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Girl Meets Boy, Girl Tames Boy

Rude Guerrilla produces a gender-bending "Taming of the Shrew" that puts a different spin on sexism.


"Kiss me, Kate" is the line most people remember from "The Taming of the Shrew."

But its meaning has been a matter of controversy since the women's movement toppled the notion that wives should be the tamed, domesticated helpmates of their husbands.

Some think Shakespeare's play is purely sexist, a conventional product of its time. According to that reading, the tamer, Petruchio, says the line to claim his victory over Kate, who began the play as a fiery, defiant, apparently unmarriageable woman but has now been suitably squelched to fit the submissive wifely role society demands of her.

Others--including Shakespeare Orange County's recent production of "Shrew"--find something much more subversive and complex in Kate's final speech, which on the surface seems like an abject capitulation to the view of husband as lord and master.

In SOC's version, "Kiss me, Kate" was an astounded and delighted Petruchio's recognition that his wife has mastered the social gamesmanship he practices to the consternation of more conventional folk. Her final speech, delivered in a kind of code, was a plea for him to recognize that mastery, while allowing everybody else on stage to believe she is accepting a subservient role. "Kiss me, Kate" and the passionate embrace that followed, sealed a partnership of equals.

If all this doesn't sound complicated enough, here comes the Rude Guerrilla Theater Company to add curves in unexpected places.

In this version of "Shrew," now running at the company's Empire Theater in Santa Ana, Susan E. Taylor will speak the famous line as Petruchio, and Jay Fraley will be the object of her ardor as Kate.

No cross-dressing is involved, but the sexes have been reversed so that it's an aggressive, flamboyant woman, who happens to be named Petruchio, pursuing and pacifying a wild, social-misfit male who happens to be named Kate. As a further wrinkle, the play is set during the late 1950s and early '60s, with snippets from period pop songs such as the Rolling Stones' "Under My Thumb" and Lesley Gore's "It's My Party" used as between-scenes commentaries.

It's the 3-year-old company's first Shakespeare play. Artistic director Dave Barton wanted to give it an edge and a provocative twist, as is Rude Guerrilla's wont.

Barton, who has not directed Shakespeare before, says he picked "The Taming of the Shrew" under the assumption that it probably was sexist as commonly perceived, and that reversing the characters' sexes would offer an interesting test of whether sexism works both ways: Is what's bad for the goose, so to speak, also bad for the gander?

But he found that his assumption, born of vague recollections from having seen a production of "Shrew" on PBS years ago, was incorrect.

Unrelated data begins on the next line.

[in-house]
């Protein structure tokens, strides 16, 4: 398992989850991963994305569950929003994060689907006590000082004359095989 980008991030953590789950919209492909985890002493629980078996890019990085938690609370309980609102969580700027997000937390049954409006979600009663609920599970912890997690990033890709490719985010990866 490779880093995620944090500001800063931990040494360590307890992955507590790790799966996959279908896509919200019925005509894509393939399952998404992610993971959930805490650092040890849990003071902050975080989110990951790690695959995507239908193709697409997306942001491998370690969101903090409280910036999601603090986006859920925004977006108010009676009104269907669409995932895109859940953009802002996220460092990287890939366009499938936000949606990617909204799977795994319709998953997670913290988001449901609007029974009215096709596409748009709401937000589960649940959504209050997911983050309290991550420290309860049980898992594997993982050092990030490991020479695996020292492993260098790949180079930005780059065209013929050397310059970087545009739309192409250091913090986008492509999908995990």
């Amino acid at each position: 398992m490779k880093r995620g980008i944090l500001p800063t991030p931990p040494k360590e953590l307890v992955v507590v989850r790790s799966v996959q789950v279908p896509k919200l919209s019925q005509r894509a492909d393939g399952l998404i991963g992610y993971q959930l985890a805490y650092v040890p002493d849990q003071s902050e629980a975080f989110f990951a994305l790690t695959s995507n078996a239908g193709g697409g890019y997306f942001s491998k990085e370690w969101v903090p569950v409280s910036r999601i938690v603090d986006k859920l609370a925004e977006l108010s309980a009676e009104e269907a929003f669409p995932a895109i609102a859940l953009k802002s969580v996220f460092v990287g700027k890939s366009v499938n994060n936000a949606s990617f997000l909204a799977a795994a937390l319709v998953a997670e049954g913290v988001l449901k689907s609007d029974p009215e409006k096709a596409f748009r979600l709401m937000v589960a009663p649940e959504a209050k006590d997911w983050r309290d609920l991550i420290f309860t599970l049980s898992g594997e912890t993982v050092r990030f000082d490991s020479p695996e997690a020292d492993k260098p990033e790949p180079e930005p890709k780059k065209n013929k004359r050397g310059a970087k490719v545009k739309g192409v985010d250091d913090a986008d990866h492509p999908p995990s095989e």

"People who don't really know the play assume it's sexist because that's what they've heard. After working on it six weeks, I don't think it really is," Barton said as he, co-director David Gallo and lead actors Taylor and Fraley gathered for an interview at a cafe near the theater.

As the actors and directors wrestled with the material in rehearsal, they say, their "Shrew" became less about sexism than an examination of the play's eroticism--with the characters' sex reversals affording a chance to upset commonly held notions about male and female roles in the seduction process.

"Women don't often have the chance to be aggressive sexual characters in the theater unless they're prostitutes," Barton said.

Taylor showed she has no problem playing a forceful woman doing whatever it takes to claim her man in Alternative Repertory Theatre's recent production of John Patrick Shanley's light sex comedy, "Psychopathia Sexualis." She said she is playing Petruchio as a woman smitten with lust at first sight of Fraley's bouffanted, James Dean-ish Kate.

"I feel this is one of Shakespeare's most erotic plays, but nobody ever embraces that," Taylor said. "These people are attracted to each other. It's sex, that's what it is," that drives their sparring. "The challenge was to sexually pursue Kate aggressively without emasculating him. At the end of the play, Kate and Petruchio are the happiest people on stage because there's been a meeting of the minds, the souls and the nasty bits."

Fraley's past two Rude Guerrilla leading roles have dealt him agonizing deaths as a crucified homosexual Jesus in Terrence McNally's "Corpus Christi" and as Antarctic explorer Robert Falcon Scott in a gripping production of Ted Tally's "Terra Nova."

As Kate, he gets a kiss of love instead of the kiss of death; his challenge now, he says, is to turn her/his submissive-seeming final speech into an admonition for men to show a softer side to women.

"If you think in the end I'm talking to women, it's completely inappropriate," he said. "The only way it flies is if you think I'm talking to men about the way we should behave."

Barton and Gallo went to SOC's "Shrew" together and came away with diametrically opposed interpretations of what the production was communicating in Kate's final speech--which shows what a tricky play this is.

Fraley thinks the further, potentially confusing complication of gender reversal is worth the risk.

"If we fail, we fail gracefully and big, and it was so exciting that we even took the chance."


"The Taming of the Shrew," presented by the Rude Guerrilla Theater Company at the Empire Theater, 200 N. Broadway, Santa Ana. Thursdays through Saturdays, 8 p.m.; Sundays, 2:30 p.m. $10 to $12. Through Aug. 20. (714) 547-4588.

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